Passenger planes won't carry cargo
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The Federal Aviation Administration has temporarily banned mail and air cargo from all passenger planes, further delaying delivery of parcels, paychecks, documents and other U.S. mail that has been grounded since Tuesday's terrorist attacks.
About a quarter of the 650-million pieces of mail that the U.S. Postal Service handles each day has been redirected from passenger planes to trucks, pushing back deliveries anywhere from 24 to 48 hours, said U.S. Postal Service spokesman Mark Saunders.
Most of the nation's express mail and cargo -- everything from medicine to fresh fish to apparel -- that has been grounded for the past two days should be back up in the air today as the country's largest cargo carriers resume service.
But analysts and company executives fear that the FAA cargo ban and additional security measures at airports and ports of entry could send shock waves throughout the business community here and abroad.
"If we can't get this resolved, it will fundamentally change the way we do business, it will put a tax on global commerce because of the precautions that will be necessary," said Peter Morici, senior fellow at Washington-based Economic Strategy Institute.
FAA officials say that the cargo restriction is probably temporary but that some restrictions will likely remain. "I think you will see there will be some specific requirements in the short term, medium term and some long term,' says spokesman Allen Kinetzer.
Companies such as Driscoll Strawberry Associates in Watsonville, Calif., have already felt a sting, losing tens of thousands of dollars of revenue from fresh berries stranded in grounded planes that were bound for supermarkets around the country.
Seafood restaurants have for the moment lost their ability to fly in fresh fish and lobster from the East Coast.
And department stores relying on a just-in-time inventory system may soon find their distribution centers empty and shelves getting stripped, said W. Guy Fox, president of the Los Angeles Air Cargo Association and president of Global Transportation Services, a customs broker and international freight forwarder.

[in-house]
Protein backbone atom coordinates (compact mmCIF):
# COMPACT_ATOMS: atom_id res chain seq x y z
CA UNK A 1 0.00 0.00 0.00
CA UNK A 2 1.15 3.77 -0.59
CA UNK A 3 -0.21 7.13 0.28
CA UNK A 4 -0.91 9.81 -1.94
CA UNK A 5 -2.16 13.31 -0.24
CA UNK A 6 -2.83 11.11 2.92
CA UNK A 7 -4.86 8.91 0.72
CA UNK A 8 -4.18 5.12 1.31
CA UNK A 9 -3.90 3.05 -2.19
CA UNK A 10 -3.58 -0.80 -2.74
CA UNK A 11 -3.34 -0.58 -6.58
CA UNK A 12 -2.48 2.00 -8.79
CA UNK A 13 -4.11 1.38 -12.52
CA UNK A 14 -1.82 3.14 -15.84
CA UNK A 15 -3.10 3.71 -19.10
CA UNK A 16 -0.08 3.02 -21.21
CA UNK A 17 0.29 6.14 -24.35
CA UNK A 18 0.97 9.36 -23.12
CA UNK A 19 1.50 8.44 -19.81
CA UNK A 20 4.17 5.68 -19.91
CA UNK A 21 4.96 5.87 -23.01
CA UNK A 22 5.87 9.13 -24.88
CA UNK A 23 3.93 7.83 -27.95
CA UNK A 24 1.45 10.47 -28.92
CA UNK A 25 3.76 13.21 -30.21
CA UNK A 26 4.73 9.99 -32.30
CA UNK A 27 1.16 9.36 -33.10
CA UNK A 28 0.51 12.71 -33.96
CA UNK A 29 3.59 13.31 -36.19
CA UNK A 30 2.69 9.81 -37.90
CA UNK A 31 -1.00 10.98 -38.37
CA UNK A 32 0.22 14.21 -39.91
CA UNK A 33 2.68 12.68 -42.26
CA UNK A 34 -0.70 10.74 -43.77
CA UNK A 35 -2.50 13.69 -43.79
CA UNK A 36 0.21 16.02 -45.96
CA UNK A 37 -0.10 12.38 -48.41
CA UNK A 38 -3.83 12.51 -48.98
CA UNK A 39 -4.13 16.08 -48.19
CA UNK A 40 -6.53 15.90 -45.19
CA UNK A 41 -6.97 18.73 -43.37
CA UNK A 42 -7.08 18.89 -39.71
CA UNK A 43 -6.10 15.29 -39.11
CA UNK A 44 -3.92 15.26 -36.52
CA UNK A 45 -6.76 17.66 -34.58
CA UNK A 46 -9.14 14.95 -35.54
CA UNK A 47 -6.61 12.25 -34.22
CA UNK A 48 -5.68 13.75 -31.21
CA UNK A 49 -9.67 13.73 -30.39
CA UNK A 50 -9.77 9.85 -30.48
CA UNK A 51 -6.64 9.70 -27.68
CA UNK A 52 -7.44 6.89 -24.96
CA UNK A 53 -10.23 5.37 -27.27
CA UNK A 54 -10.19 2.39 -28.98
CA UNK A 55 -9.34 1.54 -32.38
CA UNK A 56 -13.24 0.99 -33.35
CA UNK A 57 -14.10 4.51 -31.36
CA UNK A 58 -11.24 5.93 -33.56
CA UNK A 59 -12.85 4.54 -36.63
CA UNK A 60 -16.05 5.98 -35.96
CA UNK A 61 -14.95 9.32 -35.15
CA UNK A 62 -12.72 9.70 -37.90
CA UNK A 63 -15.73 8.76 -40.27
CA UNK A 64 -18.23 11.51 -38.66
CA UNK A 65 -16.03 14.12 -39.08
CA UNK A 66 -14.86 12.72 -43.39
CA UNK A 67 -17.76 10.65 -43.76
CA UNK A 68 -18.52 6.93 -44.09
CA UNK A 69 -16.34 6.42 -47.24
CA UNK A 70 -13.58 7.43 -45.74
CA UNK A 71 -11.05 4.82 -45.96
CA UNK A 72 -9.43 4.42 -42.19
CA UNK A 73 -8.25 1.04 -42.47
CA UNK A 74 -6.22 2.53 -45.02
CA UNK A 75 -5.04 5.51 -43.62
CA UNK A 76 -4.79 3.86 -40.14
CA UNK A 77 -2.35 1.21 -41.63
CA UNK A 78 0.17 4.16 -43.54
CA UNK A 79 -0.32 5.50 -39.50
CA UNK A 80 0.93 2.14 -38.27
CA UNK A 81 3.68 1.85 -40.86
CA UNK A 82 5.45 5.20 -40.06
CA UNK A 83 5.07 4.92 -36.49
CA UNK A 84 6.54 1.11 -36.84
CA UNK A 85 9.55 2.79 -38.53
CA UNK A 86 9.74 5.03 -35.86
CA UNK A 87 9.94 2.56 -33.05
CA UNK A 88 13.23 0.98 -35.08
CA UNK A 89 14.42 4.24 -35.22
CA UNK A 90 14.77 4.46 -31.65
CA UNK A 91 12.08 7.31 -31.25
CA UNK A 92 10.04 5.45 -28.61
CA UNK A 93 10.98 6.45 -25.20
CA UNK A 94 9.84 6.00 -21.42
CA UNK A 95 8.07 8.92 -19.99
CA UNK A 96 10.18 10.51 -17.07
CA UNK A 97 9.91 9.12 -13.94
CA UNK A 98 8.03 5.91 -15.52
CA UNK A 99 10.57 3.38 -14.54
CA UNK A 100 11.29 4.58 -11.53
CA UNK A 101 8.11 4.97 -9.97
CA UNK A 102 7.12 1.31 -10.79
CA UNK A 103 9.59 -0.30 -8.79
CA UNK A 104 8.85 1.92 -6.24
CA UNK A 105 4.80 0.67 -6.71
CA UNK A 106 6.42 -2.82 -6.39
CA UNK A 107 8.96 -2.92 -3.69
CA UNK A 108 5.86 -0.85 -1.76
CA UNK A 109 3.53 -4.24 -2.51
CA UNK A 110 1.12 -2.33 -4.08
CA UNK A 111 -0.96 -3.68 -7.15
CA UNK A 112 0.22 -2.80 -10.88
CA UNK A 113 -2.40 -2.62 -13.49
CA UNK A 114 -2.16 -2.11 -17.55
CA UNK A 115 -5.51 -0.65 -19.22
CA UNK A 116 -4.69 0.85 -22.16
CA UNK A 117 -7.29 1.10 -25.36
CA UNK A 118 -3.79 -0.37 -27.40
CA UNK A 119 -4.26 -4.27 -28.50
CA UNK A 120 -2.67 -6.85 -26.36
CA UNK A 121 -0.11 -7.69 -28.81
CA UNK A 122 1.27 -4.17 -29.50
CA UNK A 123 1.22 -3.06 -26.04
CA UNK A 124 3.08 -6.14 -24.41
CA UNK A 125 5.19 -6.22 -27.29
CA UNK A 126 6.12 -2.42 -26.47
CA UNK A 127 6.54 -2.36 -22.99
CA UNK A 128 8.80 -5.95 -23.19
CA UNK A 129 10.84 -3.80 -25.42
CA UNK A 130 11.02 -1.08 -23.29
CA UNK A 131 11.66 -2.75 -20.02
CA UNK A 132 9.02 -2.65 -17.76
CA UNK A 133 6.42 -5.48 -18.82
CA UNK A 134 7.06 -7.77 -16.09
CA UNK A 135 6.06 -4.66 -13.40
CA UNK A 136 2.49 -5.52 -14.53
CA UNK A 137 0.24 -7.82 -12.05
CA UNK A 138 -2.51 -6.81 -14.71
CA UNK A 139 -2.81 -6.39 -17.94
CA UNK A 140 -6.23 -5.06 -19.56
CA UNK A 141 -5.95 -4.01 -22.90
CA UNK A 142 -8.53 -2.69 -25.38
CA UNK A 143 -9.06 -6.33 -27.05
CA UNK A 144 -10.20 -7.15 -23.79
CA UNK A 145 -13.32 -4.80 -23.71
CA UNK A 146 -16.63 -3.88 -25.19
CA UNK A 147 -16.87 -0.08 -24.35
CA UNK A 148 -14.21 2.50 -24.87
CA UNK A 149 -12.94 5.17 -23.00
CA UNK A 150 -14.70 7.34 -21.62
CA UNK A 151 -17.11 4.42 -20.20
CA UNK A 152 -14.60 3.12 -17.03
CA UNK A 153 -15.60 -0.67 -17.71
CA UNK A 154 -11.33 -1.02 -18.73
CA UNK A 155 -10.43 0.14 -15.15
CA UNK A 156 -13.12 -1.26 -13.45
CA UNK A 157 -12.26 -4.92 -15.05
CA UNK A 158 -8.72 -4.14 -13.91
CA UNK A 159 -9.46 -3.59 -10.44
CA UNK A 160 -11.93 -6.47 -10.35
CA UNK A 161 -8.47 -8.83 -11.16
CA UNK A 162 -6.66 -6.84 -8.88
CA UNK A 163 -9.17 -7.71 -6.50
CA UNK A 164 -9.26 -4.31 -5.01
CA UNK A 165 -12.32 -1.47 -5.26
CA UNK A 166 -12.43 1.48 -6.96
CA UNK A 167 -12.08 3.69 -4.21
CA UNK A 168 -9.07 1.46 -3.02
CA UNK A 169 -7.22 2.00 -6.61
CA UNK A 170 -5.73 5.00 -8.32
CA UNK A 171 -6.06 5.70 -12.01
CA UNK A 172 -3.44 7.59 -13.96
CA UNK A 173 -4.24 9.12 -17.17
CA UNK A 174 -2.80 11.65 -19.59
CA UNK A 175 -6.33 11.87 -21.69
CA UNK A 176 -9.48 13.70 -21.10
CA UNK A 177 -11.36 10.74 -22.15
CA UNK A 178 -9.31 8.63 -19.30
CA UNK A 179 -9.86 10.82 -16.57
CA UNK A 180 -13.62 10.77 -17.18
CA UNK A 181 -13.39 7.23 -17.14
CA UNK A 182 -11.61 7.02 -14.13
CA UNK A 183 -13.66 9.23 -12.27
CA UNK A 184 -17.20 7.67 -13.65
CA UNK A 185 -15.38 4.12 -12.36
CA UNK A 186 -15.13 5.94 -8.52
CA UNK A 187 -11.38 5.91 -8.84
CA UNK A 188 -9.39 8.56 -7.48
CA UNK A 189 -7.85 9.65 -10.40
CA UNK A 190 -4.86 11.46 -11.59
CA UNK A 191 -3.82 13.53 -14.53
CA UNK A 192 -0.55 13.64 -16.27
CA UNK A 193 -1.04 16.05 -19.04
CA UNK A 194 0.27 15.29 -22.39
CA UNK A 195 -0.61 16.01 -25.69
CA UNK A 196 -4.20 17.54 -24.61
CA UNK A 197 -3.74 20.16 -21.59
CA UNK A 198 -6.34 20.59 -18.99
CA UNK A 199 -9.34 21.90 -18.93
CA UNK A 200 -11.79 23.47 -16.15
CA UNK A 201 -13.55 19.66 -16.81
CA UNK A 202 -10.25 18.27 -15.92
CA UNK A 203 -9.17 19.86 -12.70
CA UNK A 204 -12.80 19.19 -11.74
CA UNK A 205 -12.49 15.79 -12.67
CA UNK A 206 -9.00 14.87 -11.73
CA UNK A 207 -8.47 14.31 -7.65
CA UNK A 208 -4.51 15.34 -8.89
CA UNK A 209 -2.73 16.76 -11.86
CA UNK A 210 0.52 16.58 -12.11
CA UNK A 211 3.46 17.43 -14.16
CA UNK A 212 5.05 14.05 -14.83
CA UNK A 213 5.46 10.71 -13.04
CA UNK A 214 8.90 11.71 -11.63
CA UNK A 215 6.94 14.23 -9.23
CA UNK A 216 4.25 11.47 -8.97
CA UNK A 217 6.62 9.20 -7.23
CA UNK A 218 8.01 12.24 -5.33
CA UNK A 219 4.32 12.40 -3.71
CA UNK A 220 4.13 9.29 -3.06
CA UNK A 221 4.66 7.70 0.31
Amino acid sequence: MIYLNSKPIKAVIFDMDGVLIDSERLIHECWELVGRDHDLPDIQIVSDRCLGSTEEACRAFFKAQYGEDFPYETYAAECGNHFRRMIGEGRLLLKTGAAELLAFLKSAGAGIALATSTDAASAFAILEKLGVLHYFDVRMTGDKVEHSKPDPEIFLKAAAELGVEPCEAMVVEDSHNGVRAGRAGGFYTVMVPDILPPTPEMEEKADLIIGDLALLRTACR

However, the freight ban on passenger airlines will have the largest impact on the airlines themselves, who need cargo revenue to boost their sagging bottom lines.
"The cargo profit contribution is enormous" and needed in many cases for an airline to post a profit, said Brian Clancy, a principal in MergeGlobal, a cargo consulting firm in Arlington, Va.
Trying to offset this loss of revenue by raising passenger fares probably wouldn't work, especially with consumers already skittish about traveling, said Ron Kuhlmann, an airline consultant with Roberts Roach & Associates in Hayward, Calif.
The airlines could try to pass off those costs in the form of additional fees or charges, he said, perhaps a "security surcharge" like the energy surcharges of the past. But he said they will probably be forced to simply absorb these losses.
The airline's loss, however, will translate into gains for air freighters such as FedEx and United Parcel Service, as well as smaller operators with fleets of 747s.
Passenger aircraft carry as much as 75 percent of the cargo to Europe, 35 percent of the cargo to the Pacific Rim and 45 percent to Latin America, Clancy said, and that business will have to be relocated to freight carriers.
Most are hoping the bans are only temporary, but acknowledge this tragic turn of events will forever alter the sense of security for businesses as well as passengers.
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From the AP